by Vannie Arrocha Morán
Which country has the shortest duration of breastfeeding? Last year, the Pan American Health Organization and the World Health Organization compared the average duration (Spanish) of breastfeeding in 21 countries throughout the region. This average represents the sum of exclusive breastfeeding (EBF) and partial breastfeeding (which includes other fluids or solid foods before 6 months of age). Panama is the country with the shortest duration, at just 6.3 months.
According to the WHO and UNICEF, breastfeeding strengthens the mother-baby connection, provides the best nutrition for newborns and preemies, and prevents diarrhea, one of the leading causes of death in children under 2. What’s more, breastfeeding offers the mother countless health benefits, from helping her return to her pre-pregnancy weight to reducing her risk of breast cancer and osteoporosis.
So where does the problem of low breastfeeding rates lie? It’s rooted in a lack of awareness among society’s stakeholders, including ignorance of the laws in favor of breastfeeding. In Panama, there are several legal provisions (related to work and family) that seek to promote breastfeeding.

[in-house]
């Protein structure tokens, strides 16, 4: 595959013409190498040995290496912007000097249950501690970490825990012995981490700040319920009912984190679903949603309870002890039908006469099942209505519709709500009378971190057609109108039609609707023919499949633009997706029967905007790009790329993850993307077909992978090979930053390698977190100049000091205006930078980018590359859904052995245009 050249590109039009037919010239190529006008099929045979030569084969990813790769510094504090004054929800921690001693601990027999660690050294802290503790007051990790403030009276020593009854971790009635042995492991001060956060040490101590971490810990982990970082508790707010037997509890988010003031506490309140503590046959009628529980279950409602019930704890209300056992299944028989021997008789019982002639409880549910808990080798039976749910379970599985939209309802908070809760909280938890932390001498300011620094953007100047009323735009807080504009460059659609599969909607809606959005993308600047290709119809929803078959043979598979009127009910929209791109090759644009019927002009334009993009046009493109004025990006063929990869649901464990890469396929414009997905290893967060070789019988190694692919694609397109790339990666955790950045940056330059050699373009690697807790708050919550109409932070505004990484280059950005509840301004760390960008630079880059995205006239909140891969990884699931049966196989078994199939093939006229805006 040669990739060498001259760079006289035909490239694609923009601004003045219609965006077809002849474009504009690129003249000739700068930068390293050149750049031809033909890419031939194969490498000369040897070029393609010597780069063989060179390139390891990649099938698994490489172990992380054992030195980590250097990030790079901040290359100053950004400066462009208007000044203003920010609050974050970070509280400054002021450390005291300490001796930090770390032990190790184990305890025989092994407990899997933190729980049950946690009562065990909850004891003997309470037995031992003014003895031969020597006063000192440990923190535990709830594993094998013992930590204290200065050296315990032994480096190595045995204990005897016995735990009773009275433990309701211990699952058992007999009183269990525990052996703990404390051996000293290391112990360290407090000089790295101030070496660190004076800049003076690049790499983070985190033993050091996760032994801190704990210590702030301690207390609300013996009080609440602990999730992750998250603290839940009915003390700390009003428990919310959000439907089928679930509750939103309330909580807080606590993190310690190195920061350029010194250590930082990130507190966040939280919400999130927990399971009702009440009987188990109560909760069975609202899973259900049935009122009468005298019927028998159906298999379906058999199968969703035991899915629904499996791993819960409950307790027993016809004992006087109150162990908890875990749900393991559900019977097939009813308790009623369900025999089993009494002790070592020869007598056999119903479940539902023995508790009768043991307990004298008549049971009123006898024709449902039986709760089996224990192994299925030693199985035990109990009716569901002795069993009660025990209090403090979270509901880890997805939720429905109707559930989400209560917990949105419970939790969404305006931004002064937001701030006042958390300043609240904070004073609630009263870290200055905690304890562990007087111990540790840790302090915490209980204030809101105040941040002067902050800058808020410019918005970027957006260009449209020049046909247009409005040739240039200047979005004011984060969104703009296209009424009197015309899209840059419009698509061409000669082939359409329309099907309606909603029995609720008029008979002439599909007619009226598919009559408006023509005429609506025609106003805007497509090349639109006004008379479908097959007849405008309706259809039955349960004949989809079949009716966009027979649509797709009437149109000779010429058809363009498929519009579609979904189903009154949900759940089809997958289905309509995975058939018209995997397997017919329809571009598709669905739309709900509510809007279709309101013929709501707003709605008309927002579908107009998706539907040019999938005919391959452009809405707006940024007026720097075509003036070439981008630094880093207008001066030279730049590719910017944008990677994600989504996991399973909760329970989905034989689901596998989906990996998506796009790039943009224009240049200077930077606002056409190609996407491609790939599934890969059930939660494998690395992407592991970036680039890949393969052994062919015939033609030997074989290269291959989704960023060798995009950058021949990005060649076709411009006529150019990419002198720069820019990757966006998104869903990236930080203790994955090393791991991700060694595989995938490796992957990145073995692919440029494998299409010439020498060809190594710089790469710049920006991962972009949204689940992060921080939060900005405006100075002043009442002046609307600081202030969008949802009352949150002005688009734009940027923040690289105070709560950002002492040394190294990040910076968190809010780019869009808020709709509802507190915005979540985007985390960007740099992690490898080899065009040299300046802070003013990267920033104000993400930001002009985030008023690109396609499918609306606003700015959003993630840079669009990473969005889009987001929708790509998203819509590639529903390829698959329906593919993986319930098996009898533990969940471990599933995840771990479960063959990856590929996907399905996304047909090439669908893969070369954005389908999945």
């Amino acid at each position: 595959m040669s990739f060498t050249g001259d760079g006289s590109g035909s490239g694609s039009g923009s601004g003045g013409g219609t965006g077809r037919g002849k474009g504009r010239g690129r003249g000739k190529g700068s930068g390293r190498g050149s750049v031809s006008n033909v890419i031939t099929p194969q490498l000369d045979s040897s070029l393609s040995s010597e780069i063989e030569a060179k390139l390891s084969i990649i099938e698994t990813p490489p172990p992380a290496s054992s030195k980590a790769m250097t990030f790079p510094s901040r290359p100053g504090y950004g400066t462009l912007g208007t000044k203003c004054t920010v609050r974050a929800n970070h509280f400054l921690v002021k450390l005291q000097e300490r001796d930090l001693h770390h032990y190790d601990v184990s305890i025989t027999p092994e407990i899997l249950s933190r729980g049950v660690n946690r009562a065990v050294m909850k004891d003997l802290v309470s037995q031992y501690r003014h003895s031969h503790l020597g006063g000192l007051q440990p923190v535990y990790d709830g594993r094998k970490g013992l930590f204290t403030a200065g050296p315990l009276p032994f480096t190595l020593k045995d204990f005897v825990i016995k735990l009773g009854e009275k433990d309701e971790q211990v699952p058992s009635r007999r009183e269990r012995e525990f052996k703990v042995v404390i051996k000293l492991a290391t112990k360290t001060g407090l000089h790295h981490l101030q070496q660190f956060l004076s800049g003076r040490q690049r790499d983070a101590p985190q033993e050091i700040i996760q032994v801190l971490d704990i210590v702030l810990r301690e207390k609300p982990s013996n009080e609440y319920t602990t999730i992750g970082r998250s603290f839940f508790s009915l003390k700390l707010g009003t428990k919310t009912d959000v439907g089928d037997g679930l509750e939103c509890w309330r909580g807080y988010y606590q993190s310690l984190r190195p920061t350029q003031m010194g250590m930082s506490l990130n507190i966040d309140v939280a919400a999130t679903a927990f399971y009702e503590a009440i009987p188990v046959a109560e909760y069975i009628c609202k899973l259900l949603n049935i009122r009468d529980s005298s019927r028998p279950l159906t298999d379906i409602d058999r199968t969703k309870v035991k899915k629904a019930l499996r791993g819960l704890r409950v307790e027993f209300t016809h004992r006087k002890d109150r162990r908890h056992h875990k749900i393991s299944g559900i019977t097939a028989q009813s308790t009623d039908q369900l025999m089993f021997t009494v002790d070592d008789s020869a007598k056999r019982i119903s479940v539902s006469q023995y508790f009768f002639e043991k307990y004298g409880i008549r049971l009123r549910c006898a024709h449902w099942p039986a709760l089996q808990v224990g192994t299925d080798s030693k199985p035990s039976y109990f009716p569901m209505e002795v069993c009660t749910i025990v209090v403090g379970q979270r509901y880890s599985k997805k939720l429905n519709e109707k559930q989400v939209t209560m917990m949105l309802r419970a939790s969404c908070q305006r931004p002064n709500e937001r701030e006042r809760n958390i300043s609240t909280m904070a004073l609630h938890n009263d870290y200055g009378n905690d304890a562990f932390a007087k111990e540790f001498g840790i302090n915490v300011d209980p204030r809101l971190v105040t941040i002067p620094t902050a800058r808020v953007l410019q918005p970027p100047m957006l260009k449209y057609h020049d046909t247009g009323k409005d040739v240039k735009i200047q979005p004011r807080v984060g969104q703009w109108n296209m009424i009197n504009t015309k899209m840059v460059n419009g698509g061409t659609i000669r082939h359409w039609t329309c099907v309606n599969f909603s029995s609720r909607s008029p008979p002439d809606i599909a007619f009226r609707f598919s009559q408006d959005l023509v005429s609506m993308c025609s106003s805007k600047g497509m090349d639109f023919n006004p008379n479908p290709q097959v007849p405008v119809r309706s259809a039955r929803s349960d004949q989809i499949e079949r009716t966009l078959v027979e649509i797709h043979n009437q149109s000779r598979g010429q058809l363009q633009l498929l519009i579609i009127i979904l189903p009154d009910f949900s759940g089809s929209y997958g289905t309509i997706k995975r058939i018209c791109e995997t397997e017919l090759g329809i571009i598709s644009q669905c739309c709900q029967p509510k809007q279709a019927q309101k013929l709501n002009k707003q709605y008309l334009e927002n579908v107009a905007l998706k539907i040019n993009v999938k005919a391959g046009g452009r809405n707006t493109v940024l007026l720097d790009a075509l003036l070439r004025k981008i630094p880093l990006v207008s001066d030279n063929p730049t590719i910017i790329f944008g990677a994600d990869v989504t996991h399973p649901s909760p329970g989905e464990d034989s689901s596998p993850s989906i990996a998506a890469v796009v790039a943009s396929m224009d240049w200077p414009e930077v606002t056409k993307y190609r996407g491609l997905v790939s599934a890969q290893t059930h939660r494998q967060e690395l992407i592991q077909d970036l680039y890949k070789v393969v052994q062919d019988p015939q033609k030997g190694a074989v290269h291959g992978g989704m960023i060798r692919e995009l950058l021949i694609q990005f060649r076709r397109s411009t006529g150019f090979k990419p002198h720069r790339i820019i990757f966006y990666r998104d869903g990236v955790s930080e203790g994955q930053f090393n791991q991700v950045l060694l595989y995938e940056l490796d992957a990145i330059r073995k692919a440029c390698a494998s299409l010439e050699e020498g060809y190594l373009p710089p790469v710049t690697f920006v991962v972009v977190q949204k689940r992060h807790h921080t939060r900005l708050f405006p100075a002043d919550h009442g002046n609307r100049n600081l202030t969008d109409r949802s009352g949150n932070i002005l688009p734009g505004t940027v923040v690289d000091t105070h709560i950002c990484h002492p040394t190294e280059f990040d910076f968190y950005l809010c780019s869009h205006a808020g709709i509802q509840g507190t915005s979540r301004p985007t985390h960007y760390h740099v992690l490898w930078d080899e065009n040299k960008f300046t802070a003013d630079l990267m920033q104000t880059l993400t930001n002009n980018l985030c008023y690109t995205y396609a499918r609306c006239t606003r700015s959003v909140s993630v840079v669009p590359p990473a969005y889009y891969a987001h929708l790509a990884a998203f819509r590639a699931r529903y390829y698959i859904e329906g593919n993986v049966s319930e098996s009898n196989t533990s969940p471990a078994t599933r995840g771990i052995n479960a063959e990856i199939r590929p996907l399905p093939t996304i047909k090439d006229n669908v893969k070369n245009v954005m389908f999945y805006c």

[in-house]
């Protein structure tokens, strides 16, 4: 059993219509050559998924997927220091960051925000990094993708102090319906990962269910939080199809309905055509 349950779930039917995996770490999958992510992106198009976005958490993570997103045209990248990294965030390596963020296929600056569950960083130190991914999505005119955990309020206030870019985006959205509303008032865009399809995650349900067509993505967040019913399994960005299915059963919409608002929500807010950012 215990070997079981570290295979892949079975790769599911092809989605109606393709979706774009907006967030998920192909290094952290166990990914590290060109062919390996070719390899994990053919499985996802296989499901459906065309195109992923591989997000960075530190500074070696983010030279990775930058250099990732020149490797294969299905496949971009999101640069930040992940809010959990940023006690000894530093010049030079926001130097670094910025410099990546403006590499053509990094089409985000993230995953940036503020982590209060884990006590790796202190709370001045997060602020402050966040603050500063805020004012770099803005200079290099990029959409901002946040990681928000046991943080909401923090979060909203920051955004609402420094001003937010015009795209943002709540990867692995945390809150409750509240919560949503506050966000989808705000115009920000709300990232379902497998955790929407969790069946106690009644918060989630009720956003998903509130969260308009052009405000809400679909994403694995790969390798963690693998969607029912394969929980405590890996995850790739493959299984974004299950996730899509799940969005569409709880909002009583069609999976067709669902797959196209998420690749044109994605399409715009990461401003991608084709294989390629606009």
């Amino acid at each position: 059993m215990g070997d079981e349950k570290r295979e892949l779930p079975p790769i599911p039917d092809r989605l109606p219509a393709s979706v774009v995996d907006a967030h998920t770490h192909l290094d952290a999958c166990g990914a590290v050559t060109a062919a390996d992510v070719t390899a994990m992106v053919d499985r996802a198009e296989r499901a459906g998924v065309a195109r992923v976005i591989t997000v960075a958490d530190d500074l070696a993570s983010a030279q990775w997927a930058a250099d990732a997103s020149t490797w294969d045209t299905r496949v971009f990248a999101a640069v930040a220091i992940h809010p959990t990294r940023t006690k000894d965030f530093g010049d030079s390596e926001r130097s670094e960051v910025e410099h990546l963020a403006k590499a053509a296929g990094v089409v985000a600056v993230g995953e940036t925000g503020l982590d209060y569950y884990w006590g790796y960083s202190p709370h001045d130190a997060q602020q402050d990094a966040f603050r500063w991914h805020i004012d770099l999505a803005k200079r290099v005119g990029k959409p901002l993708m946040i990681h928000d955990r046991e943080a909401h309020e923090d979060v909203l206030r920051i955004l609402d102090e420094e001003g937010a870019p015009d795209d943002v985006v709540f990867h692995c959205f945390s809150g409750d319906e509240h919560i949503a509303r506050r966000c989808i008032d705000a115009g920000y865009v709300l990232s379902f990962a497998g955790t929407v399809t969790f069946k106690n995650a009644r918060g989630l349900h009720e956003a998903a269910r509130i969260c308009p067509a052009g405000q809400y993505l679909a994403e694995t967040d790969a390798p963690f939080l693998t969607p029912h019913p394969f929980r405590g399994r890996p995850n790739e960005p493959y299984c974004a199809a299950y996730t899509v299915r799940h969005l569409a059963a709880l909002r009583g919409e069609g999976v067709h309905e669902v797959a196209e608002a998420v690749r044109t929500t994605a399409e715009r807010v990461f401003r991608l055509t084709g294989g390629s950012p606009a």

Similarly, frontline health professionals have insufficient knowledge about how to promote best practices in breastfeeding. The government and the private sector also need to recognize breastfeeding as a short-term investment, given that it reduces children’s chances of getting sick, thereby cutting down on the number of missed worked days by parents to care for sick children.
In the workplace, the practice of offering lactation rooms for working mothers who are breastfeeding is still uncommon in Panama and other countries in the region, as we mentioned a while back in a post on First Steps.
As was previously reflected upon in this post, the success of exclusive breastfeeding also depends on family and community support, since the duties of a breastfeeding mother require commitment, proper diet, and adequate time and rest.
In Panama, as in other countries in the region, women shoulder a heavy burden in terms of work and home responsibilities. Over 541,000 Panamanian women form part of the nation’s workforce. Those women who are married or partnered work an average of 38 hours per week. Additionally, they perform 29 hours of housework per week, according to the 2011 Time Use Survey [link in Spanish].
If we tack on to these other duties the task of nursing an infant from his first hour of life until he turns 6 months old, it seems unlikely for a mother to succeed without the support of her family, community and society as a whole. What changes need to occur in communities to keep women from giving up on exclusive breastfeeding?
Vannie Arrocha Morán is a journalist and outside consultant to the IDB on the promotion of early childhood initiatives in Panama.